‘I jiggle, therefore I am’. ‘I kick balls – deal with it’. Rarely does an ad align itself to the concerns of real people as assertively as the glorious technicolour of sweating and jiggling in Sport England’s ‘This Girl Can’ by FCB Inferno. Katie McQuater goes behind the scenes to find out how the idea was crafted.
We all know exercise is good for us, but while images of toned, high-performing athletes may be aesthetically pleasing, they do little to reflect the reality of exercise for ordinary people, let alone motivate us to take it up.
Instead, exercise is messy, it’s sweaty and, yes, it’s hard work. But this is the reality Sport England looked to pay homage to in its new campaign encouraging more women to take part in sports, while also setting itself apart from the glut of preachy advertising haranguing us about healthier, more active lifestyles. It’s an altogether more authentic and inspirational approach.
A celebration of participation was the name of the game in the This Girl Can ad created by FCB Inferno. Instead of putting athletic goddesses on a pedestal, it presents the true experience of ‘real’ women exercising – including everything that entails, from ‘jiggling’ to ‘sweating like a pig’.
Fear of judgement, Sport England’s research found, was holding women back; while 75 per cent of women aged 14-40 said they would like to take part in sport and exercise, they were put off by a fear of others’ perceptions.
After a couple of rounds of creative development, it became apparent Sport England was looking for scale – an ad that lots of women would see and identify with and a “cinema nudge effect” that would get people talking.
“Things like sweat and Lycra and the kit that you supposedly have to wear to exercise; these were some of the things we found were holding women back,” says Simon Cenamor, copywriter at the agency and part of the creative team leading the campaign, explaining where the idea emerged from.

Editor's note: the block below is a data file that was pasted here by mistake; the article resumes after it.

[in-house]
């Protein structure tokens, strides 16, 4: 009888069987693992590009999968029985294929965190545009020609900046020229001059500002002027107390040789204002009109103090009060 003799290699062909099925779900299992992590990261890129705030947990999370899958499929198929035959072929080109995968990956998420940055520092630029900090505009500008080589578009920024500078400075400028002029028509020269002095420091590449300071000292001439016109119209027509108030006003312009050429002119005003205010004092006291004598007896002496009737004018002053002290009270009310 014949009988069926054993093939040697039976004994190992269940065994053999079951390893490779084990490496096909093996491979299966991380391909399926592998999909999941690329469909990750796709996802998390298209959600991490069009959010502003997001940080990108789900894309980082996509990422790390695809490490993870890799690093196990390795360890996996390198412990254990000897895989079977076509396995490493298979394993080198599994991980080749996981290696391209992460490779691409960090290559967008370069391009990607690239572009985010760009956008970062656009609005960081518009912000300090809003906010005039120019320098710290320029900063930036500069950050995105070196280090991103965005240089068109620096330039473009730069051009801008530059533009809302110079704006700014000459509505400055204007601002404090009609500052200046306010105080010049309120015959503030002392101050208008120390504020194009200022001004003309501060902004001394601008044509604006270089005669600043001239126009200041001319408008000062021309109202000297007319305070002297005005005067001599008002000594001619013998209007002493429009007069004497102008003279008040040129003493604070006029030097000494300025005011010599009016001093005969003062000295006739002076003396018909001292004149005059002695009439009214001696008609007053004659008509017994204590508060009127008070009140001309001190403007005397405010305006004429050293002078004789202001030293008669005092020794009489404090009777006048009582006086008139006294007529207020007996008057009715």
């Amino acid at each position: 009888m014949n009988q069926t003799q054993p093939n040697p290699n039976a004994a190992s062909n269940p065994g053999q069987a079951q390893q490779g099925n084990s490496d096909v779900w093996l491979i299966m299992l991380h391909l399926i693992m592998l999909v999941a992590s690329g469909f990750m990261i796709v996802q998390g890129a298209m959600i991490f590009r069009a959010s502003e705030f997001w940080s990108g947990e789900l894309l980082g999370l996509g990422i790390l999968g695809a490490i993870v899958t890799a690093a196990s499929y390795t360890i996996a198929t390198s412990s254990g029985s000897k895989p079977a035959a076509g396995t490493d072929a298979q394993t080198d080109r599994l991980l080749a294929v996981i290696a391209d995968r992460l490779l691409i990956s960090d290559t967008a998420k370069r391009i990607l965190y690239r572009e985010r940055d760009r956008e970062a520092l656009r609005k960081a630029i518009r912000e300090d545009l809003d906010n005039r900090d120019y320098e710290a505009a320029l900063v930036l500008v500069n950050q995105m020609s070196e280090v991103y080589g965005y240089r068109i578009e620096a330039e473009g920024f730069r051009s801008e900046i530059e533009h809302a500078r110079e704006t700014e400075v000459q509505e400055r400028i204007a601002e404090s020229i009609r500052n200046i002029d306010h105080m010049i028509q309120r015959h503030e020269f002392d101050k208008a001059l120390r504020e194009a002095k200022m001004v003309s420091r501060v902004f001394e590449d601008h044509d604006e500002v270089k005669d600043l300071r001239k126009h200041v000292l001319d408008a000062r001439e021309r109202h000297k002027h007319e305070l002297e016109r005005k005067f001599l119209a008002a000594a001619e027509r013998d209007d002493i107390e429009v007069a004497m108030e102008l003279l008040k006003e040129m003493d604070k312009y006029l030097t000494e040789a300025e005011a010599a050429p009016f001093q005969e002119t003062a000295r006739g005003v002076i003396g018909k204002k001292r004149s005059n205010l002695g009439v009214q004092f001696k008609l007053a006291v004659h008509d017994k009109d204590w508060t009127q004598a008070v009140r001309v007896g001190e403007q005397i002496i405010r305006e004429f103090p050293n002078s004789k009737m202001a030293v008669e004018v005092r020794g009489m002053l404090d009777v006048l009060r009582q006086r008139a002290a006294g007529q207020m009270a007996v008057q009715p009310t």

Once they had established that the ad was going to be a celebration of real, active women, the team at FCB Inferno hit upon the idea of “T-shirt style slogans”, and that each one would represent a different judgement barrier.
“What we really wanted to do was celebrate the women who were already out there smashing through that fear of judgement barrier – and use them as our heroes, as the example to set.”
With that development, the agency knew it didn’t want to create an ad that resembled the sort of glossy high-performance creative produced by Nike or Adidas.
“They’ve done fantastic ads, but the women appearing in them are perfectly performing specimens,” says Cenamor.
“We were after this true representation of the women who are out there doing what they’re doing and not looking like they’re from a Nike ad. At the same time, we still wanted them to appear as heroic and as aspirational as the women who are in those sort of ads.”
And so instead of models and athletes, the women featured in the ad were street cast by casting director Leanne Flinn, while the entrance of director Kim Gehrig of Somesuch brought the concept to life.